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US Consumer Financial Watchdog Considers Applying EFTA to Crypto

The Consumer Financial Protection Bureau (CFPB) in the US is mulling over the application of the Electronic Fund Transfer Act (EFTA) to cryptocurrencies. This move aims to safeguard consumers from fraudulent crypto transfers amidst a surge in crypto-platform hacks. Learn more about the CFPB’s intentions and its implications for the crypto industry.

The Consumer Financial Protection Bureau (CFPB) is exploring the possibility of applying the Electronic Fund Transfer Act (EFTA) to the realm of cryptocurrencies. CFPB Director Rohit Chopra revealed this during a recent payments conference, highlighting the need to protect consumers from fraudulent crypto transfers.

The EFTA, enacted in 1978, was designed to safeguard consumers during electronic fund transfers, encompassing various methods such as debit cards, ATMs, and bank accounts. Its objective is to mitigate consumer losses resulting from unauthorized transfers by obligating financial institutions to disclose liability information before the first electronic transfer.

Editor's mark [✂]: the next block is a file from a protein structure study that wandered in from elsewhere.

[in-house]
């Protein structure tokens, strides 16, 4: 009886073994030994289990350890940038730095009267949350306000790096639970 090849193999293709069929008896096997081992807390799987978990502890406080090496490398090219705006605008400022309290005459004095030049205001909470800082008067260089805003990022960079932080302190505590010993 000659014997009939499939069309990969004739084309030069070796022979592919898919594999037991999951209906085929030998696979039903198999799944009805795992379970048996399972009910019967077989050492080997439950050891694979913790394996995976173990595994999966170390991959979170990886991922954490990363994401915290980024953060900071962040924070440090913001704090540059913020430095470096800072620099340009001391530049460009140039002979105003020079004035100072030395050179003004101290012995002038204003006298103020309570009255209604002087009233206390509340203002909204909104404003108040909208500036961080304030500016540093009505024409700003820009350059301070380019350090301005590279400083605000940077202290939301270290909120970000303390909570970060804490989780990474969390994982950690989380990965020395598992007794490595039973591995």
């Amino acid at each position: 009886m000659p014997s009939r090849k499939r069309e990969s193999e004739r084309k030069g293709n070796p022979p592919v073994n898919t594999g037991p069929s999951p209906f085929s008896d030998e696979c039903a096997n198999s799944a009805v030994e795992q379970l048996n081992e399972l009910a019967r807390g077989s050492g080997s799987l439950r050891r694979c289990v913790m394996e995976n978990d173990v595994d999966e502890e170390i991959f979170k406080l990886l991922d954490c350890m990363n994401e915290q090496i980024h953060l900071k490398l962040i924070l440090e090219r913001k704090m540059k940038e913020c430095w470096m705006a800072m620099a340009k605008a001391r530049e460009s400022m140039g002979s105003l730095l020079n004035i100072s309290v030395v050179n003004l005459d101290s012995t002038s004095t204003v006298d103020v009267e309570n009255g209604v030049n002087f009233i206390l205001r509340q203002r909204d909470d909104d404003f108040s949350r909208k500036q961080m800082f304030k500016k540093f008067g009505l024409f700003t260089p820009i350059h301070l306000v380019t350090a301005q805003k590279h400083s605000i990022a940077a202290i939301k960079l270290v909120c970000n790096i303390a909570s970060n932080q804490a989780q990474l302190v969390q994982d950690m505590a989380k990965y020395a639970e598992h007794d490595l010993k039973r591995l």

This move by the CFPB comes in response to a significant year-on-year increase in crypto-platform hacks, surpassing 150%. It also coincides with the ongoing criminal trial of FTX co-founder Sam Bankman-Fried, who faces charges related to fraudulent use of customer funds.

In addition to its interest in cryptocurrencies, the CFPB intends to gather information from large technology companies regarding their data usage and issuance of private currency. The agency also plans to scrutinize non-banking entities offering payment platforms.

Chopra proposed that certain crypto activities should be classified as “systemically important payment clearing or settlement activities” by the Treasury’s Financial Stability Oversight Council.

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